Overall Score: 7/10 Performances: 8/10 Songwriting: 7/10 Stand-out Moments: 7/10 Pros: A more cohesive record than the last and is packed with big choruses Cons: Less individual stand-out moments leaves it feeling cohesive but more forgettable in places
Just one year on from their first UK number 1 with For Those That Wish To Exist (FTTWTE), ARCHITECTS have returned with their 10th studio album. The Classic Symptoms Of A Broken Spirit continues their trajectory towards the biggest stages possible (and their affinity for long album titles) whilst simultaneously learning from their previous effort and sharing some of its weaknesses. As their sound continues to evolve into universally appealing territories, not that this is a pop album by any means, some of their biggest strengths shine through whilst some of the edges remain a little rough.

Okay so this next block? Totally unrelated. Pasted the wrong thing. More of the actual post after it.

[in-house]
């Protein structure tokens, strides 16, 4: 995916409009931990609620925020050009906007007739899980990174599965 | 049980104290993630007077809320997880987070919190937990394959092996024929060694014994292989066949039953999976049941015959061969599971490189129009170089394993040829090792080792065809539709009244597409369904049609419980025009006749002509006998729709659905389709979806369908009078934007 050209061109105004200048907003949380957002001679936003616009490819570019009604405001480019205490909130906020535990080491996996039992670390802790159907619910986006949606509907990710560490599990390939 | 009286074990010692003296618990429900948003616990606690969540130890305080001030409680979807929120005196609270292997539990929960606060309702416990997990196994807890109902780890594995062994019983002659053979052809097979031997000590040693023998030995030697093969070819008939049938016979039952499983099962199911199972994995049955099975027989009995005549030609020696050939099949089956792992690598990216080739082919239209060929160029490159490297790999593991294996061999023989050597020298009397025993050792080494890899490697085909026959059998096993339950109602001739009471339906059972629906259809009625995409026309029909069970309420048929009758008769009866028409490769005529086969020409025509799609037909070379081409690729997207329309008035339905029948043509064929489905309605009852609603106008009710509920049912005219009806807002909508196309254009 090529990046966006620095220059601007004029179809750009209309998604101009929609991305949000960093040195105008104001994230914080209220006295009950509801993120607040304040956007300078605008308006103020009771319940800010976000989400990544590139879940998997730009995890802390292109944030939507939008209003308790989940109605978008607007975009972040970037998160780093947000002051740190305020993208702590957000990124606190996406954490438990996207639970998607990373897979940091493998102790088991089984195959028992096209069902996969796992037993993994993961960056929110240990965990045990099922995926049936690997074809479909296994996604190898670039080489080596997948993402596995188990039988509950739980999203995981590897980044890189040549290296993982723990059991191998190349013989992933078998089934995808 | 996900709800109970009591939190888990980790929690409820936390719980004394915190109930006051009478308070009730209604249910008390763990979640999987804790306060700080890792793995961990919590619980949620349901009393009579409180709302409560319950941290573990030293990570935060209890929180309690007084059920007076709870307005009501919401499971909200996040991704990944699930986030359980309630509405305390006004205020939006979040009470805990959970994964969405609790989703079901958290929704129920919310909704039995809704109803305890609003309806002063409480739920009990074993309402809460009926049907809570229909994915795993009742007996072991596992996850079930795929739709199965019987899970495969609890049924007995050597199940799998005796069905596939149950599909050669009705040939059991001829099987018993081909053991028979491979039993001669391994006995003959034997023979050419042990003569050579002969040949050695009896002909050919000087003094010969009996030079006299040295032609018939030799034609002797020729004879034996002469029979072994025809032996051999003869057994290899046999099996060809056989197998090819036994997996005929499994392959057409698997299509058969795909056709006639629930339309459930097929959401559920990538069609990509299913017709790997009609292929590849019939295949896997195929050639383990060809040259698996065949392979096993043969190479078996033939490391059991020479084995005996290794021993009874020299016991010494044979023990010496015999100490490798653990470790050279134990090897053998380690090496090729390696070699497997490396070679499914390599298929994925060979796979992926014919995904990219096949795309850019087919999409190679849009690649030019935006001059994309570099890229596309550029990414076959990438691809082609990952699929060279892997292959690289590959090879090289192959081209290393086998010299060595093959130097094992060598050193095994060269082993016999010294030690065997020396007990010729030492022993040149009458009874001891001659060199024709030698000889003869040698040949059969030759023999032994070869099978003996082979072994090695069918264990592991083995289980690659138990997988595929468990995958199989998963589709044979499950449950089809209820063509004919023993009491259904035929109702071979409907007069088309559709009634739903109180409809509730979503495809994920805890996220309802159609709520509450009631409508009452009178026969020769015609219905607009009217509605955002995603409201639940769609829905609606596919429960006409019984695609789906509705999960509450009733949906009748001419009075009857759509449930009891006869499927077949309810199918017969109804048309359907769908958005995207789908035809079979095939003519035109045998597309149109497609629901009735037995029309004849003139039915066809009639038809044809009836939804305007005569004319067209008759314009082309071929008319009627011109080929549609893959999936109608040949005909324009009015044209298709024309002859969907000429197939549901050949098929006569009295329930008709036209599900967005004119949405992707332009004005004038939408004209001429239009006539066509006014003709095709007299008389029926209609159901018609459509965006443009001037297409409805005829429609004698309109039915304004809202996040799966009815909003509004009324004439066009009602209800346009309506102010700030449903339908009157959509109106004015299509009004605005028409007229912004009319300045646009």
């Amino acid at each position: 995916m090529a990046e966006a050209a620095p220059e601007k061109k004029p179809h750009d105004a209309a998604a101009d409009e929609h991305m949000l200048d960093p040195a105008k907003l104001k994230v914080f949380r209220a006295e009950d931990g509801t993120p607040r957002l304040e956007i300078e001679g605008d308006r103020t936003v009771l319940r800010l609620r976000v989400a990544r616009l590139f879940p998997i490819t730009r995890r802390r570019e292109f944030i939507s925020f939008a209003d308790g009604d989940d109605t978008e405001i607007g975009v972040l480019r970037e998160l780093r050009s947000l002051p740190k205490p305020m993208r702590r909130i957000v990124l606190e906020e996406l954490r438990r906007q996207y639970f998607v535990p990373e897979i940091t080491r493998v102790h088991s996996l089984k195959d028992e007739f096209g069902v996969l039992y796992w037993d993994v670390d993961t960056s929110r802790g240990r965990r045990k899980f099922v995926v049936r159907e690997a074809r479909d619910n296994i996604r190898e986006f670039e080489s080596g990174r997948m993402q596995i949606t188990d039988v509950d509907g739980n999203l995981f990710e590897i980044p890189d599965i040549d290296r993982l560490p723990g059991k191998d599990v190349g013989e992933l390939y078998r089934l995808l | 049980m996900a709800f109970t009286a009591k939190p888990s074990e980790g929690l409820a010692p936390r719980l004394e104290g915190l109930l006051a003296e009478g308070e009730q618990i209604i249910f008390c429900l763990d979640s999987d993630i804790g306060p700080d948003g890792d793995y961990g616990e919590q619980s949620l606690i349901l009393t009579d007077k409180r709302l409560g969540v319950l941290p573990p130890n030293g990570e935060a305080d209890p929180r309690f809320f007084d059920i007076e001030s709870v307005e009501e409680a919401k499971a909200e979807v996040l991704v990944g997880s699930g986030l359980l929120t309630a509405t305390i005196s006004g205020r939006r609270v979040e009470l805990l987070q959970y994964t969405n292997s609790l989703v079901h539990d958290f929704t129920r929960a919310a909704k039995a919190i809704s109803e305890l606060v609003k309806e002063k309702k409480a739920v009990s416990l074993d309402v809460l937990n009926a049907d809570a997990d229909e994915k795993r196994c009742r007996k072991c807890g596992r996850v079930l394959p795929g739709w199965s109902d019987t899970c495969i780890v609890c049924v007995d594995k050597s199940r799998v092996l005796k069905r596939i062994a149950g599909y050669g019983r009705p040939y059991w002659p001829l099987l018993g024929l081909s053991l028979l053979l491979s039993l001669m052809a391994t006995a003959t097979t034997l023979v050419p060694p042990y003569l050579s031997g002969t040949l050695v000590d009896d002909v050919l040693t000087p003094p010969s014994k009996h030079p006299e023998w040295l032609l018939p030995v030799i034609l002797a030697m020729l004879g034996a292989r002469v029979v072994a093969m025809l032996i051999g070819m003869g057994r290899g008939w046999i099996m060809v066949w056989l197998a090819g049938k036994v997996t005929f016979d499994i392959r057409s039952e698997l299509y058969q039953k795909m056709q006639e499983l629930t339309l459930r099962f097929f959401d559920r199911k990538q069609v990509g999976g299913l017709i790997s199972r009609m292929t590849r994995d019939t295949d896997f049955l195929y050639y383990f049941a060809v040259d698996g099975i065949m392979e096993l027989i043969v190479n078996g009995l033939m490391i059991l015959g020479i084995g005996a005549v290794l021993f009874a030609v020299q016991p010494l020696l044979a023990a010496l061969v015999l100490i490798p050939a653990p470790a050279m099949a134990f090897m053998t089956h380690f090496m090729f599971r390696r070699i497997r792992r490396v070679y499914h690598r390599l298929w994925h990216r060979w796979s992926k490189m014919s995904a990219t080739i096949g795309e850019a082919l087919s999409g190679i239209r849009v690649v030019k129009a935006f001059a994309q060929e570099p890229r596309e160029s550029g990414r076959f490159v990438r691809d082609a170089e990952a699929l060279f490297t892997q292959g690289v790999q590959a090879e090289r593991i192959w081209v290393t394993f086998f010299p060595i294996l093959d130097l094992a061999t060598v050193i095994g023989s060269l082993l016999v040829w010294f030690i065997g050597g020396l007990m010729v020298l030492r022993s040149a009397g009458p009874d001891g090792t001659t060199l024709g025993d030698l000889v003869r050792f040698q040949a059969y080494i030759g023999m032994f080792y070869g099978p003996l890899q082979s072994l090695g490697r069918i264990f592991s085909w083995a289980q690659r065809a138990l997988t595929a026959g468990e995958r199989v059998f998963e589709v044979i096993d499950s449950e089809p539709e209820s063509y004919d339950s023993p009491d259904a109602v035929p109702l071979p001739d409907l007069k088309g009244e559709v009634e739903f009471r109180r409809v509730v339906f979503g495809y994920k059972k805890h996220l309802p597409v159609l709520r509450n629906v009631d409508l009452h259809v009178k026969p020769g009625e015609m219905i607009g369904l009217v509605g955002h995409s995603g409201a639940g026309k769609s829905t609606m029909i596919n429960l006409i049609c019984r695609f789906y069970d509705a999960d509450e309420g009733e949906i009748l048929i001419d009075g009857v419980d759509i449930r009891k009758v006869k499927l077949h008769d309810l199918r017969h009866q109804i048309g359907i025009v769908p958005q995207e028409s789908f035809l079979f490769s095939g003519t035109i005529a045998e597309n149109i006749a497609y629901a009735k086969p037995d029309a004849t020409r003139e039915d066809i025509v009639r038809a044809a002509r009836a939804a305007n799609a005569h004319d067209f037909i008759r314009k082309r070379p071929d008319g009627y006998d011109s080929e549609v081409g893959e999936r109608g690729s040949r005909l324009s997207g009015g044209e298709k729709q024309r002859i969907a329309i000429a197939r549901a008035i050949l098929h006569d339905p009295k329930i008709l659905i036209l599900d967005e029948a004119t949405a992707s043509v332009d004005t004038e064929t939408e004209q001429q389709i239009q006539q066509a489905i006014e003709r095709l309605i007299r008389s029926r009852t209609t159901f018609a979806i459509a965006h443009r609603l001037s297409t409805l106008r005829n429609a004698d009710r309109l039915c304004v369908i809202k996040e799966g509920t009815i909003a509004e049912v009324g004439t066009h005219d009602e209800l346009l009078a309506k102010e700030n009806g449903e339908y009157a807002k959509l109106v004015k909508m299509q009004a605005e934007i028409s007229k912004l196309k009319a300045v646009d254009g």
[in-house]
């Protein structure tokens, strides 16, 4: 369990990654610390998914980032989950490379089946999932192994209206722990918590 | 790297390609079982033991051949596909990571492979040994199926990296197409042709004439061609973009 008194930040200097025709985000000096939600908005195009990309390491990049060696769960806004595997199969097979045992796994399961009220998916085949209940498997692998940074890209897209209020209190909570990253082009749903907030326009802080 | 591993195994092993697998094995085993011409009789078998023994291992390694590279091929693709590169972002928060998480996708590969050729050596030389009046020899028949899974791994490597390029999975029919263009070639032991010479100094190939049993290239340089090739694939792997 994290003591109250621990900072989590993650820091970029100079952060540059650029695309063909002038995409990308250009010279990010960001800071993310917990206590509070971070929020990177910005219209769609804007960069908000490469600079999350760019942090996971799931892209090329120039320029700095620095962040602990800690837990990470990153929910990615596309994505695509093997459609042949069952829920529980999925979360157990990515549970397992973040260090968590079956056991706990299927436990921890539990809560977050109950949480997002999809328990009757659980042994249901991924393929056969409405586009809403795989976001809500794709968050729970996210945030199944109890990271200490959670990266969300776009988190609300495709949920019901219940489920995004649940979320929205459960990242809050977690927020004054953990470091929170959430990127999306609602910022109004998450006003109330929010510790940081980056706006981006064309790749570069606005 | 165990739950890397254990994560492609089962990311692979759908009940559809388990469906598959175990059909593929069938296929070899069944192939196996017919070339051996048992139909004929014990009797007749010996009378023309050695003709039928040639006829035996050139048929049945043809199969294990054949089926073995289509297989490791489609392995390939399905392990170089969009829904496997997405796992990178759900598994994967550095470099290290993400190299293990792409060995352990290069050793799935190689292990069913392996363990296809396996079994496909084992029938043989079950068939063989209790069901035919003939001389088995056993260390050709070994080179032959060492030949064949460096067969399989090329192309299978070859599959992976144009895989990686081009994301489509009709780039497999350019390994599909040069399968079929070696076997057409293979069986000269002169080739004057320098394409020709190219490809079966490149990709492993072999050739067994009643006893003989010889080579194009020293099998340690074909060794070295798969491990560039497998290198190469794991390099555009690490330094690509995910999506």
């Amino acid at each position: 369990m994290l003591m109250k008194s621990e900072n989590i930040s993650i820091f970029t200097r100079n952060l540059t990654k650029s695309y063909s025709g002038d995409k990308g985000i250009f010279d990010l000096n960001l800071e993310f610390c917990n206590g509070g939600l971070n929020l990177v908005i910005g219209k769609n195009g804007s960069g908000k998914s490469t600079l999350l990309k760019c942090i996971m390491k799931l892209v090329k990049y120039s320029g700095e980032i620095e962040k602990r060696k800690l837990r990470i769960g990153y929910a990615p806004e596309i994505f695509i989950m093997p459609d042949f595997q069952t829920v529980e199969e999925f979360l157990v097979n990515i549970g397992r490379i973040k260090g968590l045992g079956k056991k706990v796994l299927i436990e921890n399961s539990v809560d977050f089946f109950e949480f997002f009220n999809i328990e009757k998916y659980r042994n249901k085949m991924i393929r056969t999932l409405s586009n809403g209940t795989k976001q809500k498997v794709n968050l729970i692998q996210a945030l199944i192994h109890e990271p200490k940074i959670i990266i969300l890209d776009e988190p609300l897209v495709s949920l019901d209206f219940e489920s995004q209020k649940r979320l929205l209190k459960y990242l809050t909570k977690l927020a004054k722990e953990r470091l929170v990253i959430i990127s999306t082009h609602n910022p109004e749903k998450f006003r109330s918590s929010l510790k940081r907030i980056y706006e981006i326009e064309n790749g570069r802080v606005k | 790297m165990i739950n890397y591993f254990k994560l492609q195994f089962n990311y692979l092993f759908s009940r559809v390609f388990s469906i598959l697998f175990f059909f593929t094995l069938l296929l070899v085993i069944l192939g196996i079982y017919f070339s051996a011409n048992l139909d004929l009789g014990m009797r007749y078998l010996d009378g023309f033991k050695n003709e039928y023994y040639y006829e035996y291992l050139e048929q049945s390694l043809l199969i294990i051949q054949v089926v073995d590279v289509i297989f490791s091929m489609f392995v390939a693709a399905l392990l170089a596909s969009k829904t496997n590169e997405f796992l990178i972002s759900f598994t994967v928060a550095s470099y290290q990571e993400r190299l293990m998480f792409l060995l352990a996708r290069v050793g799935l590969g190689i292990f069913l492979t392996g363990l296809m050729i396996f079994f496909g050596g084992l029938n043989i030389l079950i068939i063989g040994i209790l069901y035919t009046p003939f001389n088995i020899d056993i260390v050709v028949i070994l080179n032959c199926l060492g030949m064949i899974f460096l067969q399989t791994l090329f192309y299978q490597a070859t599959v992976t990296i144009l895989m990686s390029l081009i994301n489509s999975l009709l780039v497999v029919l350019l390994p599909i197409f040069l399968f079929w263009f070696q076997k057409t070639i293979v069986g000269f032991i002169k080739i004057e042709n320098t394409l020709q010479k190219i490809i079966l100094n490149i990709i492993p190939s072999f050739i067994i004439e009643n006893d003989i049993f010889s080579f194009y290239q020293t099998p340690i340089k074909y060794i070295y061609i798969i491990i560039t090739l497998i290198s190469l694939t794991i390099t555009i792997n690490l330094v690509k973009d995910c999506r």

A big takeaway from last year’s release was the success of lead single Animals which brought the band a new wave of mainstream radio attention. The impact of Animals can be felt this time around, specifically on the album’s two opening tracks Deep Fake and Tear Gas. Both tracks offer a mid-paced stomp being pushed along by industrial riffs and electronics with huge melodic lifts in the chorus. Whilst they do feel a bit samey, the record isn’t full of them and they’re undeniably big which has led to further interest from the likes of Radio 1.